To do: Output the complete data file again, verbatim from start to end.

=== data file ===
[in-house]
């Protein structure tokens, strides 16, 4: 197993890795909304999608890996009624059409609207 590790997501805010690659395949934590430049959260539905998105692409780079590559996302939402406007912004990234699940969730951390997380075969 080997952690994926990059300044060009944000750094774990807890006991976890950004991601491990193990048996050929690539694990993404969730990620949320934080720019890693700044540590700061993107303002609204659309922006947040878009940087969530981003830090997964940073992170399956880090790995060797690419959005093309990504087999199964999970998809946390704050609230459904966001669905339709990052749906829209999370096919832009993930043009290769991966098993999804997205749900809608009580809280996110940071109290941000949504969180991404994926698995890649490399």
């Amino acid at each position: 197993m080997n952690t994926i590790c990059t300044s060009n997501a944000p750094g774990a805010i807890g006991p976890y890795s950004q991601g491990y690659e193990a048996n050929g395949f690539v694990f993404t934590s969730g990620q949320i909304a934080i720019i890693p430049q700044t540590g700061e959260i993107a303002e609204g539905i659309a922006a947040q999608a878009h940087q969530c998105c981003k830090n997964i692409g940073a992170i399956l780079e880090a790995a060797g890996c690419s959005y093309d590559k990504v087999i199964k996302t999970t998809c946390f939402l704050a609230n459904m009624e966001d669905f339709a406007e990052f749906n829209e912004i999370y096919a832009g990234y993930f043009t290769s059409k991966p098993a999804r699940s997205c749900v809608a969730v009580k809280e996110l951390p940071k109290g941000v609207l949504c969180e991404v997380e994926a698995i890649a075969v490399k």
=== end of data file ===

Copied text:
[in-house]
């Protein structure tokens, strides 16, 4: 197993890795909304999608890996009624059409609207 590790997501805010690659395949934590430049959260539905998105692409780079590559996302939402406007912004990234699940969730951390997380075969 080997952690994926990059300044060009944000750094774990807890006991976890950004991601491990193990048996050929690539694990993404969730990620949320934080720019890693700044540590700061993107303002609204659309922006947040878009940087969530981003830090997964940073992170399956880090790995060797690419959005093309990504087999199964999970998809946390704050609230459904966001669905339709990052749906829209999370096919832009993930043009290769991966098993999804997205749900809608009580809280996110940071109290941000949504969180991404994926698995890649490399």
């Amino acid at each position: 197993m080997n952690t994926i590790c990059t300044s060009n997501a944000p750094g774990a805010i807890g006991p976890y890795s950004q991601g491990y690659e193990a048996n050929g395949f690539v694990f993404t934590s969730g990620q949320i909304a934080i720019i890693p430049q700044t540590g700061e959260i993107a303002e609204g539905i659309a922006a947040q999608a878009h940087q969530c998105c981003k830090n997964i692409g940073a992170i399956l780079e880090a790995a060797g890996c690419s959005y093309d590559k990504v087999i199964k996302t999970t998809c946390f939402l704050a609230n459904m009624e966001d669905f339709a406007e990052f749906n829209e912004i999370y096919a832009g990234y993930f043009t290769s059409k991966p098993a999804r699940s997205c749900v809608a969730v009580k809280e996110l951390p940071k109290g941000v609207l949504c969180e991404v997380e994926a698995i890649a075969v490399k």